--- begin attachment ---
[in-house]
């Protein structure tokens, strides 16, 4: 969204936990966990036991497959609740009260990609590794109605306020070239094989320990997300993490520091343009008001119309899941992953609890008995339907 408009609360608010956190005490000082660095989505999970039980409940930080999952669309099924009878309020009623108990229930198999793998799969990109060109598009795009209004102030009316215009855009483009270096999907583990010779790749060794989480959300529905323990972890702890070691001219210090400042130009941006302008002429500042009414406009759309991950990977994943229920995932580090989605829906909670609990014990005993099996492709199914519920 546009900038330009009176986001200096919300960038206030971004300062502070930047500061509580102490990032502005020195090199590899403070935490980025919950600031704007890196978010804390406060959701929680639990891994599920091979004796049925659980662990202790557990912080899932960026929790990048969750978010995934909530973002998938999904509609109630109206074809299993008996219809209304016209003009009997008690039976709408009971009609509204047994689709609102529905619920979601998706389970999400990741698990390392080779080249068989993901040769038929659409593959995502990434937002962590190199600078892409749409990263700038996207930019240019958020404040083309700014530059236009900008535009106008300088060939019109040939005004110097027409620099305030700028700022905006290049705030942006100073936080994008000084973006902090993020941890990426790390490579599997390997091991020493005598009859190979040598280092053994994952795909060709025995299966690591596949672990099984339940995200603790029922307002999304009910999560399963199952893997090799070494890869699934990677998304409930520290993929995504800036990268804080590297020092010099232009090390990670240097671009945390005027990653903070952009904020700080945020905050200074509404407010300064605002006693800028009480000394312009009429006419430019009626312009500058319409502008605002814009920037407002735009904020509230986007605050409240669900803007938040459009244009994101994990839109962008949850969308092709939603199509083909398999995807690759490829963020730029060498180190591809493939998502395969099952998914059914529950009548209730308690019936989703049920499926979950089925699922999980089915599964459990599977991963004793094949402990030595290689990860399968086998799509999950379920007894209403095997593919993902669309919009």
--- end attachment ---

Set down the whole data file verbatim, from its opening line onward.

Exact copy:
[in-house]
């Protein structure tokens, strides 16, 4: 969204936990966990036991497959609740009260990609590794109605306020070239094989320990997300993490520091343009008001119309899941992953609890008995339907 408009609360608010956190005490000082660095989505999970039980409940930080999952669309099924009878309020009623108990229930198999793998799969990109060109598009795009209004102030009316215009855009483009270096999907583990010779790749060794989480959300529905323990972890702890070691001219210090400042130009941006302008002429500042009414406009759309991950990977994943229920995932580090989605829906909670609990014990005993099996492709199914519920 546009900038330009009176986001200096919300960038206030971004300062502070930047500061509580102490990032502005020195090199590899403070935490980025919950600031704007890196978010804390406060959701929680639990891994599920091979004796049925659980662990202790557990912080899932960026929790990048969750978010995934909530973002998938999904509609109630109206074809299993008996219809209304016209003009009997008690039976709408009971009609509204047994689709609102529905619920979601998706389970999400990741698990390392080779080249068989993901040769038929659409593959995502990434937002962590190199600078892409749409990263700038996207930019240019958020404040083309700014530059236009900008535009106008300088060939019109040939005004110097027409620099305030700028700022905006290049705030942006100073936080994008000084973006902090993020941890990426790390490579599997390997091991020493005598009859190979040598280092053994994952795909060709025995299966690591596949672990099984339940995200603790029922307002999304009910999560399963199952893997090799070494890869699934990677998304409930520290993929995504800036990268804080590297020092010099232009090390990670240097671009945390005027990653903070952009904020700080945020905050200074509404407010300064605002006693800028009480000394312009009429006419430019009626312009500058319409502008605002814009920037407002735009904020509230986007605050409240669900803007938040459009244009994101994990839109962008949850969308092709939603199509083909398999995807690759490829963020730029060498180190591809493939998502395969099952998914059914529950009548209730308690019936989703049920499926979950089925699922999980089915599964459990599977991963004793094949402990030595290689990860399968086998799509999950379920007894209403095997593919993902669309919009």